with post-it notes on a white board (you draw the links) which is great for group brainstorming because you can move the post-it notes around,

Dog and mammal relation.








or with special computer software. Some of the more popular software includes:

 A comprehensive list of concept mapping tools is located at and also at .


Principles about Linking


Interlink Existing Concepts as Much as Possible

It is important that your link labels fully describe the relationship between the two concepts. This means making the labels more than simply "relates to" or "is connected to." Labels should indicate the exact nature of the relationship. Links may connect to, or be related to, more than one concept – be sure to link all related concepts together.


Why is Linking Important?

By establishing links between concepts you are able to see the "big picture" and gain a deeper understanding of a topic. In fact, your goal is to attempt to link every concept in your concept map to every other one. Trying to establish links helps you focus on which concepts are most important in order to understand a topic and identify areas within a map that you might need to work on a little more. For example, you may need to expand a map by establishing sub-concepts, or you may even need to eliminate concepts that turn out to be unimportant for a particular topic.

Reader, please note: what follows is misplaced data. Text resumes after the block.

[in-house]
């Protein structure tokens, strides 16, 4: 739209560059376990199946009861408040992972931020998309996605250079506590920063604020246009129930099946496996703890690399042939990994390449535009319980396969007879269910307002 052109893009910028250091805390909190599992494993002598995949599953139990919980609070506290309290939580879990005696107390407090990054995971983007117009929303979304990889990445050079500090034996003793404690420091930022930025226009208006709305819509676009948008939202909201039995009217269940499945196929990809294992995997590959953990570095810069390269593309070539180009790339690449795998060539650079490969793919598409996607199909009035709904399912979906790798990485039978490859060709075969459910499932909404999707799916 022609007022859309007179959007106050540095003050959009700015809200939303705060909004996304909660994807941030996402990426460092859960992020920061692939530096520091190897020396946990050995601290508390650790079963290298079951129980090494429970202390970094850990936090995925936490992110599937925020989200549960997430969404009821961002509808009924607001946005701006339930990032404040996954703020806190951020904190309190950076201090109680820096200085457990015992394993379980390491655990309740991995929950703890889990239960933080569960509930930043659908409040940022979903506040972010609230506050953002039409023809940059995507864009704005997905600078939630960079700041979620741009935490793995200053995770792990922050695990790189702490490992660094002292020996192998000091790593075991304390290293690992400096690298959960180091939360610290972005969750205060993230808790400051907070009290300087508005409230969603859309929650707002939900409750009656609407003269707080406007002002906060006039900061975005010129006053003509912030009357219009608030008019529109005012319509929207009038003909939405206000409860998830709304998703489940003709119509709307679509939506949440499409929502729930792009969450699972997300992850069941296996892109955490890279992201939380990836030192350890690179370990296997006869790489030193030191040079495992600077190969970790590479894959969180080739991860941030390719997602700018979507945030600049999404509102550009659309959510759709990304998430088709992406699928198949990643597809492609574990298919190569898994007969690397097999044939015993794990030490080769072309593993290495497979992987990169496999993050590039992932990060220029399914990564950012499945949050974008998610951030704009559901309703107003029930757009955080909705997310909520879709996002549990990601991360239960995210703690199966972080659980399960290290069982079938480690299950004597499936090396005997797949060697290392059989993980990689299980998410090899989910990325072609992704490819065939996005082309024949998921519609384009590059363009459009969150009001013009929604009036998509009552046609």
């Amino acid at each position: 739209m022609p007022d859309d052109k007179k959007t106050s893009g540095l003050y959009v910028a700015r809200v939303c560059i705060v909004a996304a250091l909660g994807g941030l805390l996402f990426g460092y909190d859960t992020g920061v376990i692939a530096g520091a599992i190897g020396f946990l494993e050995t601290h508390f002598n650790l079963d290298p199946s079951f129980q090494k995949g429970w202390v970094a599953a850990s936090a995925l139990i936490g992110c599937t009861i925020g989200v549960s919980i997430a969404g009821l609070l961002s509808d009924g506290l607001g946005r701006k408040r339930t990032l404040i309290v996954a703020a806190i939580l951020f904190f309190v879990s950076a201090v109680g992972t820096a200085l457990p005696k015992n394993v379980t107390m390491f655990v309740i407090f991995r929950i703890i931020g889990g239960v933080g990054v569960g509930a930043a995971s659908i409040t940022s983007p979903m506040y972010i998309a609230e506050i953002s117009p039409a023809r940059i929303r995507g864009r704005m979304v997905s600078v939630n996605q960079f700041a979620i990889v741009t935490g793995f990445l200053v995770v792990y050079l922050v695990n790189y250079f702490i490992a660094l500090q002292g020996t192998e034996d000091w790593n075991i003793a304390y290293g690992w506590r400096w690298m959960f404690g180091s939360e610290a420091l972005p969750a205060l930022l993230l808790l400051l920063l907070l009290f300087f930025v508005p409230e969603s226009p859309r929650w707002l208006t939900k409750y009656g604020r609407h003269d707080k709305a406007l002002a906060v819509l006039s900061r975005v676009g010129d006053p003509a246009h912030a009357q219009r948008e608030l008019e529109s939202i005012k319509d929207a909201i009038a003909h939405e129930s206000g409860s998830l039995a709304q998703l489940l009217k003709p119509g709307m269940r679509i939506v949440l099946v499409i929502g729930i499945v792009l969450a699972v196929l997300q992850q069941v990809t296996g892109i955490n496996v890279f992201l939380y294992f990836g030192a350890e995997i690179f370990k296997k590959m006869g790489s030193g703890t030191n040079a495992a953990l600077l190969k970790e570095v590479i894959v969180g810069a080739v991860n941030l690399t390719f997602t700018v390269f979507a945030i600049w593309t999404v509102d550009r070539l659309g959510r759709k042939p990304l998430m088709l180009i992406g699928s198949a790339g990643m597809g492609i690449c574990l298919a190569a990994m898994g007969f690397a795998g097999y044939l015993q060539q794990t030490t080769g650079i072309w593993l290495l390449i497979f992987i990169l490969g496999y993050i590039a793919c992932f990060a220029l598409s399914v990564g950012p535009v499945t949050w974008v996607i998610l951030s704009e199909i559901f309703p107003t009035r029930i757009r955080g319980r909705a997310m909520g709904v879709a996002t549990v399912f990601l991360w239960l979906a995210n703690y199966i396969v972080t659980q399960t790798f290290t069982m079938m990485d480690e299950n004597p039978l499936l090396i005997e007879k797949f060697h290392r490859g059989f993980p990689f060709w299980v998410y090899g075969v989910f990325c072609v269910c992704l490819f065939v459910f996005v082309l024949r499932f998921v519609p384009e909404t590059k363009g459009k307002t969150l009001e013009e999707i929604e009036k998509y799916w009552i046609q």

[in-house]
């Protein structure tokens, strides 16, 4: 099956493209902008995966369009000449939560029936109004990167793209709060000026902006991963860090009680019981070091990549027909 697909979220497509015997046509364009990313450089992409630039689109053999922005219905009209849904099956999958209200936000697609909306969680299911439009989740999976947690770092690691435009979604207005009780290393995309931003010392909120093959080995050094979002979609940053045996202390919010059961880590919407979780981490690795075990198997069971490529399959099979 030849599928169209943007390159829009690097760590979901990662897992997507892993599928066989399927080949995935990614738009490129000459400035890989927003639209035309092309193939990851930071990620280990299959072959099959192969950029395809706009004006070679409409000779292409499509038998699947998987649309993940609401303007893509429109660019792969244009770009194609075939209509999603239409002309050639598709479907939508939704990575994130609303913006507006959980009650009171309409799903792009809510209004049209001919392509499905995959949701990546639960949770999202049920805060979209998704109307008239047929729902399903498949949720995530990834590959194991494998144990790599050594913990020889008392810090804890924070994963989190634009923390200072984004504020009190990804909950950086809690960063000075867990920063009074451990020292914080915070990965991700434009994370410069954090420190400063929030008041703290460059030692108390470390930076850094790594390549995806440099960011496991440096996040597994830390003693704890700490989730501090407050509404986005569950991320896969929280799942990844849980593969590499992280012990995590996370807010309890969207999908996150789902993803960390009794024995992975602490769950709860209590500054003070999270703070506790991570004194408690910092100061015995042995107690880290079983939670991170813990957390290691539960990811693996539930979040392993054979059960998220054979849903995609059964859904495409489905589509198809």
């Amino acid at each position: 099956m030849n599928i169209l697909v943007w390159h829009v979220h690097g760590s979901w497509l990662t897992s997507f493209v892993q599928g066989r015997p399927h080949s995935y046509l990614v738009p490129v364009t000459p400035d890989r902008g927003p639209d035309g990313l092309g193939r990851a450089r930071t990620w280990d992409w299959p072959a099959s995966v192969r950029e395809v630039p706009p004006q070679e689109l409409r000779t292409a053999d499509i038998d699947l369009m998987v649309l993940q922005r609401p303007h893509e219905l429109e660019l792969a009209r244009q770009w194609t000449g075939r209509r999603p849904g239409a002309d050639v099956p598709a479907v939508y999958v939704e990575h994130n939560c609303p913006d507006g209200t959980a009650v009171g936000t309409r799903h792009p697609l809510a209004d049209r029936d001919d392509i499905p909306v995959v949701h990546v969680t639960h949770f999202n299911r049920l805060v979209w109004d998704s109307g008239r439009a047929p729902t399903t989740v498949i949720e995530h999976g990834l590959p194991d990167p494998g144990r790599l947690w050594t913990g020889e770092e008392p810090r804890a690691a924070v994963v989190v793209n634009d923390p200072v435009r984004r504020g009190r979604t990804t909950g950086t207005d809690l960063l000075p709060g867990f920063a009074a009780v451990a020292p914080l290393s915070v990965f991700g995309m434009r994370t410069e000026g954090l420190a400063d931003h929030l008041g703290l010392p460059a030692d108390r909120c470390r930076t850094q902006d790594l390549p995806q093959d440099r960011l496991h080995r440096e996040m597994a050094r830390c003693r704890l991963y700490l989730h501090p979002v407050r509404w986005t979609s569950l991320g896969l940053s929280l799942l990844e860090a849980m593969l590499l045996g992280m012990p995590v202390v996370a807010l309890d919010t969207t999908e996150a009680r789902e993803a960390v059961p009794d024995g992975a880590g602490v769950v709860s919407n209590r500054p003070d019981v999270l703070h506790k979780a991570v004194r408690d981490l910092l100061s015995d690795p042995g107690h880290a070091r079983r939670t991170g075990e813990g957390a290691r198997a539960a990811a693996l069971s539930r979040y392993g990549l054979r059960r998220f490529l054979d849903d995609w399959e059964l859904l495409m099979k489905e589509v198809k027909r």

Most Common Words Used in Link Labels

Link Type


Inclusion Links

  • Subset of: is included in, is contained in, is example of, is part of
  • Superset of: include, contain, consist of, has example, has part of

Characteristics Links

  • has characteristic/is characteristic of
  • has attribute/is attribute of
  • has type/is type of

Actions Links

  • Function: cause/is caused by
    • function as/is used for
  • Operation: act on/is acted on by
    • generate/is generated by
    • regulate/is regulated by
    • determine/is determined by
    • increase/is increased by

Process Links

  • has process/is process in
  • has input/is input to
  • has output/is output of

Temporal Links

  • precede
  • follow
  • has step/is step in

Similarity Links

  • is similar to
  • is like
  • is opposite to


Activity 3: Creating a Concept Map


Now that you have a basic understanding of what a concept map is, develop a concept map on "A Dog" with pencil and paper. The following concept map is an example:

Concept Map Example on Cats


One way to begin is to list sub-topics and then classify them by ranking them from general to specific in a kind of top-down approach. For example, the topic of cats (see the concept map example above) might trigger some thoughts about mammals, different kinds of cats, or pets. These general sub-topics will most likely elicit thoughts about even more specific topics such as four legs, tails, spine, hair type, and friends of people.

Another way to begin is to simply start brainstorming or "free associating" by jotting down every idea that comes to mind. After brainstorming, you can classify the items. Make use of the tools that are available to you and that make sense for you. Consider using colors, numbers, codes, arrows, paper clips, or different sizes or colors of "sticky" or "post-it" notes.

Regardless of how you decide to approach this map, always keep in mind the central word, concept, question, or problem for which you are building the map. Then, think about the concepts, words, descriptions, subjects, items, or issues that are connected to or associated with your central word or idea.